Stimulating Main Street

Most infrastructure is local. That's where stimulus spending can do the most the quickest.
by | February 4, 2009

During the past few decades, the United States has cannibalized generations of infrastructure investment and substantially underinvested in its maintenance. We know that if the Obama administration and Congress significantly increase this spending as part of their economic stimulus plan, a few state and local governments that receive funding may not use it wisely. But if we do not make this type of investment -- particularly in our critical infrastructure -- we will not successfully create jobs, boost business development or generate long-term revenues that will jump-start our economy and produce lasting effects.

Taking a long-term view of infrastructure investment is not new. We are surrounded by examples of what this kind of national investment can achieve: a world-class interstate highway system, broadband access to the Internet, and a system of airports that serves hundreds of thousands of passengers daily.

To underscore the importance of providing direct funding to local governments as part of the economic stimulus package, ICMA, the National League of Cities and the National Association of Counties presented a white paper, "Local Governments' Vital Role in National Economic Recovery," to the Obama presidential transition team in December. In that paper, the three organizations stressed that because the majority of U.S. infrastructure is built and maintained by our cities, towns and counties, the most expedient way to create jobs and generate revenue is for the federal government to invest in "shovel-ready" (out the door within 120 days of funding) infrastructure maintenance projects.

According to the American Public Works Association, for example, local jurisdictions manage 90 percent of U.S. transit systems, and they own and maintain roughly 75 percent of the more than four million miles of public roads and 50 percent of the nation's 600,000 bridges. The American Water Works Association estimates that more than 98 percent of the nation's water infrastructure investment has been made through local governments, and the Airports Council International-North America reports that local governing authorities own and operate 87 percent of U.S. airports. Virtually all U.S. public schools are owned and operated by local governments.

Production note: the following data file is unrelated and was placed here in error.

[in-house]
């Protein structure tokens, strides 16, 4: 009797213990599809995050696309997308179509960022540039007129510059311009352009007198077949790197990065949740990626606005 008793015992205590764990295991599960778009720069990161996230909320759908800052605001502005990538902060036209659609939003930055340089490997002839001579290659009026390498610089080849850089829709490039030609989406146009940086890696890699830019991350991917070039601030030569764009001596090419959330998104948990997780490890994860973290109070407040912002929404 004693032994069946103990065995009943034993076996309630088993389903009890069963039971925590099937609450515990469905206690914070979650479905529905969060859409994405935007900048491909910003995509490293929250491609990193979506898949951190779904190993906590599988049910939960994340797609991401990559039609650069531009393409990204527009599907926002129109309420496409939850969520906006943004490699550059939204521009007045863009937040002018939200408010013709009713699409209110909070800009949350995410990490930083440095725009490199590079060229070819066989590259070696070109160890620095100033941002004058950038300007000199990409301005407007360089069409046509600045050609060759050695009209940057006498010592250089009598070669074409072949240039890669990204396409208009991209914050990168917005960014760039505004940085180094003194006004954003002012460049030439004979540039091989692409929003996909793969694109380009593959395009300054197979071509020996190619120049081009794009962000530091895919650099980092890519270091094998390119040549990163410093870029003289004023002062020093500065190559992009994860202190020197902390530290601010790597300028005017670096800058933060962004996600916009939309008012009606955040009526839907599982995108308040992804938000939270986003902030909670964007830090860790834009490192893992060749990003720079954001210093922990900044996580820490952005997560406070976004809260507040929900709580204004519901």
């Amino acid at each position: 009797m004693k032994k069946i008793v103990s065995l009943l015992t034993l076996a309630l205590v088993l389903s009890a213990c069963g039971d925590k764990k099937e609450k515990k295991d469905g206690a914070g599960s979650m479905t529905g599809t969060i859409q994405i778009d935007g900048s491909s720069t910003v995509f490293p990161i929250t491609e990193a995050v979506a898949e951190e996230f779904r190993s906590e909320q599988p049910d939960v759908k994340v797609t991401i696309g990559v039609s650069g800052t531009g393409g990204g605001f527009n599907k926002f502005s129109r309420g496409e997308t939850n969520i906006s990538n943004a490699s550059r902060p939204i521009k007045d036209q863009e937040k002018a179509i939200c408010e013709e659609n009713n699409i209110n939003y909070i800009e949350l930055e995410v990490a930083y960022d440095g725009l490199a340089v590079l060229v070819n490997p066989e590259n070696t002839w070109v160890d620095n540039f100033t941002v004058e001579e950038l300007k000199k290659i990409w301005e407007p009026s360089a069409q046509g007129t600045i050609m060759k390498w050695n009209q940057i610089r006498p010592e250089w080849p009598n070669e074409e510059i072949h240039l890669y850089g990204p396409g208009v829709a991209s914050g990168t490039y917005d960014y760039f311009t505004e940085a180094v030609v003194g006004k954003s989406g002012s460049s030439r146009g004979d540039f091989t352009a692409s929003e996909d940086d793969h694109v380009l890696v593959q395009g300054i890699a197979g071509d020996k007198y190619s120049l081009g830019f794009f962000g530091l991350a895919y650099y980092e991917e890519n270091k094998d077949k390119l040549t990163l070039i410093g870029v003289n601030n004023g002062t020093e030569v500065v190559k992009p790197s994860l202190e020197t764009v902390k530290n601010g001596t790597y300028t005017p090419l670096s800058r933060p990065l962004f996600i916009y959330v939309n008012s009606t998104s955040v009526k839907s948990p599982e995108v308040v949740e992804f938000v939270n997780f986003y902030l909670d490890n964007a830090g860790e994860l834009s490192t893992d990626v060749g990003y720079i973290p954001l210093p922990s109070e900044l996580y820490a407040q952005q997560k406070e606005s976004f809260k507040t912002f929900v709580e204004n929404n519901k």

Investing in infrastructure -- such as airports, housing, highways, roads, sidewalks, curbs, trails and bike paths, bridges, transit, clean water, sewer, schools and communications technology -- is not only critical to revitalizing our nation's financial viability. Without it, long-term prosperity is impossible.

This big-picture approach to economic stimulus served our country well in past recessions. While cutback management affords public- and private-sector leaders the opportunity to retrench and weather the storm of a temporary slowdown, a downturn on the scale of the current crisis calls for an aggregate view of investment.

In "Navigating the Fiscal Crisis: Tested Strategies for Local Leaders" -- a white paper developed for ICMA by the nonprofit Alliance for Innovation and released just last month -- the authors discuss a number of strategies that have proven effective in addressing our country's fiscal woes while taking a long-term approach to fiscal revitalization. For example:

o Tax cuts have less impact on economic recovery than do cash grants to governments.

o Capital-project support has greater impact than support for operating expenditures.

o Support for capital projects that have low operating costs has a greater impact than support for capital projects with high operating costs.

o Higher-level government projects and block grants speed economic recovery compared to formula grants.

Lastly, in addition to infrastructure investment, easing access to capital through the bond market for state and local governments will act as an accelerator for federal stimulus investment. Unlike in past recessions, neither the business community nor any single level of government can creatively manage its way through this current crisis on its own. Today the challenge of rebuilding our economic recovery requires a cooperative approach, a long-term perspective and the thoughtful engagement of leaders from all levels of government and the private sector.

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